Evidence suggested that visceral fat accumulation results in dysregulated expression of the adipokines, resulting in the insulin resistant state [6]. Adiponectin R1 and R2 receptors are expressed largely in the female reproductive tissues such as ovary, endometrium, placenta and oviduct [7]. The Adiponectin modulates central reproductive hormonal axis which was substantiated by its role in inhibiting LH and Gonadotrophins Releasing Hormone (GnRH) release. Studies have demonstrated the important role of Adiponectin signalling in uterine receptivity in infertile females with implantation failure and pregnancy loss [8].

Furthermore, it has been reported that insulin resistant state has been associated with a reduction in adiponectin concentration [9]. Under physiological conditions, the signalling pathways of insulin, leptin and adiponectin direct the sex hormones in ovarian activity and reproduction [10].

Thus, the hypothesises of the present study is to prove that increased insulin levels together with reduced adiponectin levels contributes to impaired ovarian function and study was carried out with an aim to compare the Adiponectin level in insulin and non-insulin resistant infertile women and to correlate with LH, FSH and LH/FSH ratio, TSH and the adiposity indicators WC and WHR.

Materials and Methods

This observational cross-sectional study was conducted in 88 infertile women attending the infertility clinic at SRM Medical College and Research centre, Tamil Nadu, India. Institutional Ethics Review Committee reviewed and approved the study protocols (IEC: No: 963/IEC/2016) before the commencement of the study. The purpose of the study was explained and written informed consent was obtained from all the participants.

Inclusion Criteria

The present observational study included 88 infertile married women in the age group of 20 to 40 years with complaints of irregular menstrual cycles or ovulatory dysfunction (ultrasound finding) [11] or PCOS (according to Rotterdam’s criteria) [12]. Out of these 88 women, 69 women presented with primary infertility and 19 with secondary infertility.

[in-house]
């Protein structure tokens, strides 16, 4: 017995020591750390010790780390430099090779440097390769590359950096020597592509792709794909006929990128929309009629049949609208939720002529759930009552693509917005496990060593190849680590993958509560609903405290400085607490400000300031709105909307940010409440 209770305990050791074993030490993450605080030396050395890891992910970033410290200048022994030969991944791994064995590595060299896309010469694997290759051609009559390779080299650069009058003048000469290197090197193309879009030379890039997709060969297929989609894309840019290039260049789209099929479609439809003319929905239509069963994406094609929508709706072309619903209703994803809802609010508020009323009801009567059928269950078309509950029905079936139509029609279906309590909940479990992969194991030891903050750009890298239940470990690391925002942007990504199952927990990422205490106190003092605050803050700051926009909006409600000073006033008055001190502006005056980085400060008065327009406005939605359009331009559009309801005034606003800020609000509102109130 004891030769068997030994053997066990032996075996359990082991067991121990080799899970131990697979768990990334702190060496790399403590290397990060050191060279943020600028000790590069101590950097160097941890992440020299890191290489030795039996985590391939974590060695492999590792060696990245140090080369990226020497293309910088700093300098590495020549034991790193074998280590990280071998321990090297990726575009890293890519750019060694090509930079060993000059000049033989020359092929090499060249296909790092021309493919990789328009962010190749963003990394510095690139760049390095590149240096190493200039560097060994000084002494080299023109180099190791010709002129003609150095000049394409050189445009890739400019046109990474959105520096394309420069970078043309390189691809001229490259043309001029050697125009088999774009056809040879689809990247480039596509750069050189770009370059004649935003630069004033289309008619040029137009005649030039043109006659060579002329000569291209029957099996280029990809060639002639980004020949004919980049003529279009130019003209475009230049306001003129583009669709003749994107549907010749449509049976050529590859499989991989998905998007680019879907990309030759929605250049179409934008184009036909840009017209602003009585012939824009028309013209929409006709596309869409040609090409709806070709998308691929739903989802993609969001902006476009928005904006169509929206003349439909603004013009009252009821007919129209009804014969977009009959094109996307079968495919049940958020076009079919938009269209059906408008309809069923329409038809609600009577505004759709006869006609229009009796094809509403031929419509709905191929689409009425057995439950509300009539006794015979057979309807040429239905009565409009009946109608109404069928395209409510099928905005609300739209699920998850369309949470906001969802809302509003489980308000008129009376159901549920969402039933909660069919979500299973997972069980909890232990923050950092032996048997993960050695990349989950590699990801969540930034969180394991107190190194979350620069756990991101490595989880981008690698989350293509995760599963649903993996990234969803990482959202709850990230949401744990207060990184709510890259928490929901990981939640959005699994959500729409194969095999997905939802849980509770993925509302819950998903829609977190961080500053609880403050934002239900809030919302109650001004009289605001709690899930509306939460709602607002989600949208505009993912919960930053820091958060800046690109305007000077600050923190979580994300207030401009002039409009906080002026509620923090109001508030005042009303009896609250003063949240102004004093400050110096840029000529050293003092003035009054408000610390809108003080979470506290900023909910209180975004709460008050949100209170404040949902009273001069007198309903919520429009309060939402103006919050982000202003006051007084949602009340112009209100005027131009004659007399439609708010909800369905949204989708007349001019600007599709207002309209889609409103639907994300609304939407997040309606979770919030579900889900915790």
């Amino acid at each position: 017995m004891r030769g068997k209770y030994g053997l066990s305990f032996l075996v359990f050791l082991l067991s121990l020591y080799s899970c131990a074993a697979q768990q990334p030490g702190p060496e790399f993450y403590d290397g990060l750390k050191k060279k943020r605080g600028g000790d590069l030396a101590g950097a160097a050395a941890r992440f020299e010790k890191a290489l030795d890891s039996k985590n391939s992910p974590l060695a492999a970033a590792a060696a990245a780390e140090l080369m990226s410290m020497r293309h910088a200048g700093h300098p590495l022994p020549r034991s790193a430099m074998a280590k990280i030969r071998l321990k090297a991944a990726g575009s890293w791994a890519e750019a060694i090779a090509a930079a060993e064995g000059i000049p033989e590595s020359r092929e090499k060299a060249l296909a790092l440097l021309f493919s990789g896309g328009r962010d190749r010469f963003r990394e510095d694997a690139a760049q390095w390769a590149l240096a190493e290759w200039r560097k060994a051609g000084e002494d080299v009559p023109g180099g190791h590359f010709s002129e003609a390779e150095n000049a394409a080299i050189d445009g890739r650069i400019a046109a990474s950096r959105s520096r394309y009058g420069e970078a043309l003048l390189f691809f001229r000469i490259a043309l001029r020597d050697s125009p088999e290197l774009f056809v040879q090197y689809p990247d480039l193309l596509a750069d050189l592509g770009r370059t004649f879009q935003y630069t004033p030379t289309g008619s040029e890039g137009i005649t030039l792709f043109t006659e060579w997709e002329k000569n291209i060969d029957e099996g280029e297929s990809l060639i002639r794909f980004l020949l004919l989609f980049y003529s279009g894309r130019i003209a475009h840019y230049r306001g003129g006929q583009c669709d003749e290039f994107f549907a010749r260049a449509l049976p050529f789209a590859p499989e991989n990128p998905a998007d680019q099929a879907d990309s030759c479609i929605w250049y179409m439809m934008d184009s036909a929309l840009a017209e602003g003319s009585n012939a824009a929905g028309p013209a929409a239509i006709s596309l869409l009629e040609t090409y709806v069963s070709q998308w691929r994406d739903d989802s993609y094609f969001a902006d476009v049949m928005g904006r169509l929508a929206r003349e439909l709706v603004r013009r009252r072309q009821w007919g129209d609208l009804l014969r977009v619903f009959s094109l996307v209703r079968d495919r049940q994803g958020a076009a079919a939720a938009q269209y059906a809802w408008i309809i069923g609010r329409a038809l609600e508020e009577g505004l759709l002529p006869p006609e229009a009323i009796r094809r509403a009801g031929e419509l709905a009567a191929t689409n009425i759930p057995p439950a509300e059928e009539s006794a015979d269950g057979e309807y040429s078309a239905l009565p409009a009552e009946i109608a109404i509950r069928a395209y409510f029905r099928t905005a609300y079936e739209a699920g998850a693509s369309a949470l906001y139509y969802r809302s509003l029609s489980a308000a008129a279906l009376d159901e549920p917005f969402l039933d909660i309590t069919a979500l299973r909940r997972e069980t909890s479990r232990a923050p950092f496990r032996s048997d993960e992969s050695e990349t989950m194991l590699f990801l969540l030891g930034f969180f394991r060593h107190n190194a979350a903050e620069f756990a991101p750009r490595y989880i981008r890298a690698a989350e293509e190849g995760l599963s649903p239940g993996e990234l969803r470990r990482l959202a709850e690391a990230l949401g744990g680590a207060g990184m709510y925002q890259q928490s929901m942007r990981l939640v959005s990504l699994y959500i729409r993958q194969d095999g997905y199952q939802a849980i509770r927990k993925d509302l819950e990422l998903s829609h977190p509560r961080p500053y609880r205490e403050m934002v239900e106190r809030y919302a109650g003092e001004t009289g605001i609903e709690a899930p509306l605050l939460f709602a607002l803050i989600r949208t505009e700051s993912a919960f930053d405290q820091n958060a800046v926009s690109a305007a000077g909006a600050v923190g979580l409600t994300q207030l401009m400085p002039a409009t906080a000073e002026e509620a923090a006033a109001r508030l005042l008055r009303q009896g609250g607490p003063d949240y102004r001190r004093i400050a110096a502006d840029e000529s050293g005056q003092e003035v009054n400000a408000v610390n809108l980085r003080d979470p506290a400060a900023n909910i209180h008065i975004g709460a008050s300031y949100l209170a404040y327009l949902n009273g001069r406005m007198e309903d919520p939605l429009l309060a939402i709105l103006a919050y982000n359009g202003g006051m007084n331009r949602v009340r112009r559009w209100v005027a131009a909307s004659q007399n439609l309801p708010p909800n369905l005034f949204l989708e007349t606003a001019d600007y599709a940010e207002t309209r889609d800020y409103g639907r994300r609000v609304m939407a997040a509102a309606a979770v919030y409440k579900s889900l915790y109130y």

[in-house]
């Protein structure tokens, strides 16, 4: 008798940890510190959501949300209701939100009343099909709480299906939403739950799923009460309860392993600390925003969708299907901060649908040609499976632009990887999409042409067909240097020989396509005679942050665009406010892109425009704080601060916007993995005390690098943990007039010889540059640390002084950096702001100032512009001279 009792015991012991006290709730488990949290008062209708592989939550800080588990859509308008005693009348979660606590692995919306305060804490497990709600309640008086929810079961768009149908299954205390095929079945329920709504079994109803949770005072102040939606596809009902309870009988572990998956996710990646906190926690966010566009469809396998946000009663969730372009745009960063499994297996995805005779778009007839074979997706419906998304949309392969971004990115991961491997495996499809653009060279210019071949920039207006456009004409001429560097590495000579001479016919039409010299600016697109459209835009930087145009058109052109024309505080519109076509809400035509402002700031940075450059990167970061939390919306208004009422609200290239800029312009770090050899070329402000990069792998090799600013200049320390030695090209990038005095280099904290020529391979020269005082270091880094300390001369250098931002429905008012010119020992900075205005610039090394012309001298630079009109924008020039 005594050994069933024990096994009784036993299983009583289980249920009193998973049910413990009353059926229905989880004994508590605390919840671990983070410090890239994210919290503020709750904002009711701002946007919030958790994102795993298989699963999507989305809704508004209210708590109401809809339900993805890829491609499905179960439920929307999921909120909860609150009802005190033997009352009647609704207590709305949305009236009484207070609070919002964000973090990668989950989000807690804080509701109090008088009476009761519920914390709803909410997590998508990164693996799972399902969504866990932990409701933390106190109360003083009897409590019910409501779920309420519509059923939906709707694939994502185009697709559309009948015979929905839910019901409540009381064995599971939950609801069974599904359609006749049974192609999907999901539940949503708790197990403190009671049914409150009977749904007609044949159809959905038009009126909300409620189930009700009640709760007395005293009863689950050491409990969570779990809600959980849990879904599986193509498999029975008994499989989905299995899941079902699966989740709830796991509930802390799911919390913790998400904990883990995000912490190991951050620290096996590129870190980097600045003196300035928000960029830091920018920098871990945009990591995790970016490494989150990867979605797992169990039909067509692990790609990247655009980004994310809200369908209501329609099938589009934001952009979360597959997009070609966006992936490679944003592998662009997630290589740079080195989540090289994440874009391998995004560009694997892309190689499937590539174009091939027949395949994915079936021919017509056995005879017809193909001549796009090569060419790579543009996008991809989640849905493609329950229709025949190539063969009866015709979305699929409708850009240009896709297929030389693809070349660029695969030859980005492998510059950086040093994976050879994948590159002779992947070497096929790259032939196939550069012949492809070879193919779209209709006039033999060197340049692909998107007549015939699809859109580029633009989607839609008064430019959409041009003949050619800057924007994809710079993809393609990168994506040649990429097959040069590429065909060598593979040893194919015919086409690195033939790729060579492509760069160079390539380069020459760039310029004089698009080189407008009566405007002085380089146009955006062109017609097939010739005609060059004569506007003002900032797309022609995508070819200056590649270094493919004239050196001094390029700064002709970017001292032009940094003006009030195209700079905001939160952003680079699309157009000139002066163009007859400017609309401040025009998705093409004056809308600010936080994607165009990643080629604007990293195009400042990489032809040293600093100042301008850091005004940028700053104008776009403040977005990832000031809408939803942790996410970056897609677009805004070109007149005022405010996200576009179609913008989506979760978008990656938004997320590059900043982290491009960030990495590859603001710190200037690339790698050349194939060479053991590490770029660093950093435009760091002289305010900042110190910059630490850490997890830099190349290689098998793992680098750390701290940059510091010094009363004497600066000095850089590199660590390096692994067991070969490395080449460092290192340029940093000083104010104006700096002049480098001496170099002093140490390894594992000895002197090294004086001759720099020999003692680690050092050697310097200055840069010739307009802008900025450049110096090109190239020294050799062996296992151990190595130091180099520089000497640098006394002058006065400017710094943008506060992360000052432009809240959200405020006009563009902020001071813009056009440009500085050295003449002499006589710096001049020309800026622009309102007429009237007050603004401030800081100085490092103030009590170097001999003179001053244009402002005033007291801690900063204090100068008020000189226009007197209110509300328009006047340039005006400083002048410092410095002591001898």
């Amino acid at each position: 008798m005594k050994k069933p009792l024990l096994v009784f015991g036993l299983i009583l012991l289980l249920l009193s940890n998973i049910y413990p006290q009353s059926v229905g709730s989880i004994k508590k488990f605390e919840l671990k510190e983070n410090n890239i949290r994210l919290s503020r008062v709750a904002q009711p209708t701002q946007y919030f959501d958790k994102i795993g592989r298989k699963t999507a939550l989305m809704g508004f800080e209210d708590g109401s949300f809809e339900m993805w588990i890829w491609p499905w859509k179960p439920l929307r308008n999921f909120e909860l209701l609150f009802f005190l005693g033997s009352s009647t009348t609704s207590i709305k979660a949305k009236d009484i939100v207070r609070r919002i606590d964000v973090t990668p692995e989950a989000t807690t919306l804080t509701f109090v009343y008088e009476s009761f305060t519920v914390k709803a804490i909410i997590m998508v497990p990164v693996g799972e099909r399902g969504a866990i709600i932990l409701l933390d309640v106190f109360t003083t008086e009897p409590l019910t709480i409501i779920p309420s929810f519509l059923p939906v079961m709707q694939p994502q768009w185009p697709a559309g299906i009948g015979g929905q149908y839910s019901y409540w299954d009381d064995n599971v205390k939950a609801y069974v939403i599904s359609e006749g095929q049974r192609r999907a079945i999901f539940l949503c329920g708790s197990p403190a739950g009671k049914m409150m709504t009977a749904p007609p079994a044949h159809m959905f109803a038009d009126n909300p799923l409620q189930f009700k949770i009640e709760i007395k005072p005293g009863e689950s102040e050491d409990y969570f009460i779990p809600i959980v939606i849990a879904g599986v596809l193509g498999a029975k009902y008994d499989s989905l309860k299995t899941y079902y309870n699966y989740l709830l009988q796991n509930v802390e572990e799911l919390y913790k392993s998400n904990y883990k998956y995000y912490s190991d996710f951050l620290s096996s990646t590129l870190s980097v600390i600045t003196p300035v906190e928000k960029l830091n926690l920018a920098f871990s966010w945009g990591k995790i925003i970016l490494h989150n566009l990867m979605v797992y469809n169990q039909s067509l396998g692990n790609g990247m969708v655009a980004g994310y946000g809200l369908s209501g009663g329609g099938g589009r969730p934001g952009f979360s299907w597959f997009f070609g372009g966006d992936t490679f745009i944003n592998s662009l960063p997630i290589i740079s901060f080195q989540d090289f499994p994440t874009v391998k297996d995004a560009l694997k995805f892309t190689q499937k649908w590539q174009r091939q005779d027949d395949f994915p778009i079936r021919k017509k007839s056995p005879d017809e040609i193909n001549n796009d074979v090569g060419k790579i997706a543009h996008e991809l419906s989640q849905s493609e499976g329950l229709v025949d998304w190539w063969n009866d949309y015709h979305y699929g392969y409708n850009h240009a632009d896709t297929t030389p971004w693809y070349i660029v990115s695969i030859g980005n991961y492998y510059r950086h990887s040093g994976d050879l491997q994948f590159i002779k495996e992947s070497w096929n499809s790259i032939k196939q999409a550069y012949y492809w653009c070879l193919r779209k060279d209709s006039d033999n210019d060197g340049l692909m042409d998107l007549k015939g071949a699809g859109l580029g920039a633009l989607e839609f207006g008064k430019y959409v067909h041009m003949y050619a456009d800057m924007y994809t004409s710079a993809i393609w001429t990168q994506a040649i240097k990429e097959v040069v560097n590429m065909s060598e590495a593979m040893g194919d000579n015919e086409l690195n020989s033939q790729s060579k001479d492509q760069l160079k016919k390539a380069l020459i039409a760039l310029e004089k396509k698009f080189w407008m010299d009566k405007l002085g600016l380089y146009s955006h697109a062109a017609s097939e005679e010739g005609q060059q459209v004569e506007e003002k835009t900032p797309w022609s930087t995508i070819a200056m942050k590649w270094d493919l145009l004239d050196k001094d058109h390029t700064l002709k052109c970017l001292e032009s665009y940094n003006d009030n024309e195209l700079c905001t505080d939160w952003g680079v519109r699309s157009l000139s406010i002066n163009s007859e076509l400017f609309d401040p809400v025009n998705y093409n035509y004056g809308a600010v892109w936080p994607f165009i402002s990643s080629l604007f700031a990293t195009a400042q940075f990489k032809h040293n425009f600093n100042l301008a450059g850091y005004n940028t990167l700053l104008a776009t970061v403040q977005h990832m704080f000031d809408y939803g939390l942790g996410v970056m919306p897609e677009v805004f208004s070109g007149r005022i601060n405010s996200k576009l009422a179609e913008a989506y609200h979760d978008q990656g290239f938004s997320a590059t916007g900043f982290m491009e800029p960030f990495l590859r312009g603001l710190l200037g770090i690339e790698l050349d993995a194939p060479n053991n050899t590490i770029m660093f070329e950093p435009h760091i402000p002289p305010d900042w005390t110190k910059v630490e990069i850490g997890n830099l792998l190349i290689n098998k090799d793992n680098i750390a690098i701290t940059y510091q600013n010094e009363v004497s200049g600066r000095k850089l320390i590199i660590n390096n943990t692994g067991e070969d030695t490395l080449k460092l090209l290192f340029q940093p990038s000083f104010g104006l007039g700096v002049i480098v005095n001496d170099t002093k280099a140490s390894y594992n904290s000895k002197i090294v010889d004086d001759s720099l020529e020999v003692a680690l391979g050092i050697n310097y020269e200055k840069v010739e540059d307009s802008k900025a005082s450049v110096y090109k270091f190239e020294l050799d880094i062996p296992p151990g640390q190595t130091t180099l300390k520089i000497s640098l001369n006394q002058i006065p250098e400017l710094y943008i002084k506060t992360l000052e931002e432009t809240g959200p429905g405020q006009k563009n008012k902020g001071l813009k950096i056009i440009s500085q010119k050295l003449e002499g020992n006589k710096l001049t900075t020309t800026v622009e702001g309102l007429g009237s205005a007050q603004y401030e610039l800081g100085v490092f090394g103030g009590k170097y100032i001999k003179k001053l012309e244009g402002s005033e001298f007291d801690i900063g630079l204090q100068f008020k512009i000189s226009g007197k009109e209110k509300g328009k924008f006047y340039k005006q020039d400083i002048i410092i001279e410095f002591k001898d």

Participants were further categorised based on HOMA-IR or elevated fasting insulin levels as insulin resistant group (A) n=48 and Non-insulin resistant group (B) n=40.

Exclusion Criteria

The participants with major systemic illness, uterine or fallopian anatomical defects, tubal lesions, hypertension and women with infertile male partners were excluded from the study. Participants with sexually transmitted diseases were also excluded.

A detailed medical and menstrual history was obtained based on the questionnaire format and preliminary clinical examination as carried out by the gynaecologist. Weight (Kg), height (metres), waist circumference (cm) and hip circumference (cm) were measured. The anthropometrics indices BMI and waist-hip circumference ratio were calculated. The Standard Consensus statement for Indian population was considered as the cut-off for BMI [5].

Sample Collection and Analysis

By random sampling method, overnight fasting venous samples were collected from the participants on second or third day of menstrual cycle. Fasting plasma glucose was estimated in Beckman Coulter AU 400 (Hexokinase method). Serum TSH, FSH, LH and prolactin were assayed on the day of sample collection in automated Hormone analysers based on the method Chemiluminescence with standard reagent kits. Insulin was assayed in Bio-Rad ELISA using Calbiotech 96 wells ELISA kit. The remaining samples were stored in -200C deep freezer until further analysis. Serum Adiponectin levels were assayed in Bio-Rad ELISA reader using Biovendor 96 wells ELISA kit (normal reference range: 4-12 μg/mL). The markers of insulin resistance such as elevated fasting insulin levels (> 15μIU/ mL) and HOMA-IR was calculated with (Fasting insulin X FPG)/405 [13].

Statistical Analysis

Statistical analysis was performed with SPSS version 17.0. Student’s t-test was used to compare the biochemical parameters between the groups. Pearson’s correlation coefficient was used to correlate adiponectin with the biochemical parameters. For all the statistical analysis, p-value <0.05 was considered statistically significant.

Results

The data of 88 infertile female participants with a disturbance in ovulation were analysed. The mean age of infertile women was 28±6.48 years. Insulin resistance was assessed in the participants with impaired ovulation based on HOMA-IR calculation; out of 88 participants, 55% were insulin resistant and 45% were non-insulin resistant infertile women. About 34% of women presented as PCOS cases with Insulin resistance and 14% infertile women presented as PCOS cases without insulin resistance. The anthropometric and biochemical parameters compared between the groups [Table/Fig-1]. The mean Adiponectin levels were 3.4±1.3 and 5.2±2.0 μg/mL in insulin resistant and non-insulin resistant groups respectively.

Anthropometric and Biochemical characteristics of Insulin resistant and non-insulin resistant infertile women.

CharacteristicsInsulin resistant participants(n=48)Non-Insulin resistant participants(n=40)p-value
Age (year)30.27±5.026.36±3.55<0.001*